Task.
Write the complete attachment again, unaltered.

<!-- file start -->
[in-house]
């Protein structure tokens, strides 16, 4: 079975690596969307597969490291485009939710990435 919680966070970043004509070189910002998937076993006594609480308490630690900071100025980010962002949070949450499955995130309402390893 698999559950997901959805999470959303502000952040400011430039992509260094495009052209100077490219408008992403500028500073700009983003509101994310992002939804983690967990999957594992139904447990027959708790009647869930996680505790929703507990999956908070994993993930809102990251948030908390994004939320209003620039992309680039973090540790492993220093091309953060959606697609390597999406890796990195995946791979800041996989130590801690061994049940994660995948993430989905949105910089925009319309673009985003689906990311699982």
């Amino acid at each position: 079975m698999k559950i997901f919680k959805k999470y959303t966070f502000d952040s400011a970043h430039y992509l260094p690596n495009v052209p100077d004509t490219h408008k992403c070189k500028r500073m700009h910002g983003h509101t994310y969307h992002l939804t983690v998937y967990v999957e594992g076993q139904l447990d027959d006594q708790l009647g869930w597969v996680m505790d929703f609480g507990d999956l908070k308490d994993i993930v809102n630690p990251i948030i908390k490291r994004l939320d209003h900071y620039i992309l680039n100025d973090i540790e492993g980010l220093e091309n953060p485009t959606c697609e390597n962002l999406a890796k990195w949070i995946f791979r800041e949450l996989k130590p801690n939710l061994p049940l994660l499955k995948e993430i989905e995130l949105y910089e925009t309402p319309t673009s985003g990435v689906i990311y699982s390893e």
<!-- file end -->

[in-house]
């Protein structure tokens, strides 16, 4: 079975690596969307597969490291485009939710990435 919680966070970043004509070189910002998937076993006594609480308490630690900071100025980010962002949070949450499955995130309402390893 698999559950997901959805999470959303502000952040400011430039992509260094495009052209100077490219408008992403500028500073700009983003509101994310992002939804983690967990999957594992139904447990027959708790009647869930996680505790929703507990999956908070994993993930809102990251948030908390994004939320209003620039992309680039973090540790492993220093091309953060959606697609390597999406890796990195995946791979800041996989130590801690061994049940994660995948993430989905949105910089925009319309673009985003689906990311699982």
């Amino acid at each position: 079975m698999k559950i997901f919680k959805k999470y959303t966070f502000d952040s400011a970043h430039y992509l260094p690596n495009v052209p100077d004509t490219h408008k992403c070189k500028r500073m700009h910002g983003h509101t994310y969307h992002l939804t983690v998937y967990v999957e594992g076993q139904l447990d027959d006594q708790l009647g869930w597969v996680m505790d929703f609480g507990d999956l908070k308490d994993i993930v809102n630690p990251i948030i908390k490291r994004l939320d209003h900071y620039i992309l680039n100025d973090i540790e492993g980010l220093e091309n953060p485009t959606c697609e390597n962002l999406a890796k990195w949070i995946f791979r800041e949450l996989k130590p801690n939710l061994p049940l994660l499955k995948e993430i989905e995130l949105y910089e925009t309402p319309t673009s985003g990435v689906i990311y699982s390893e």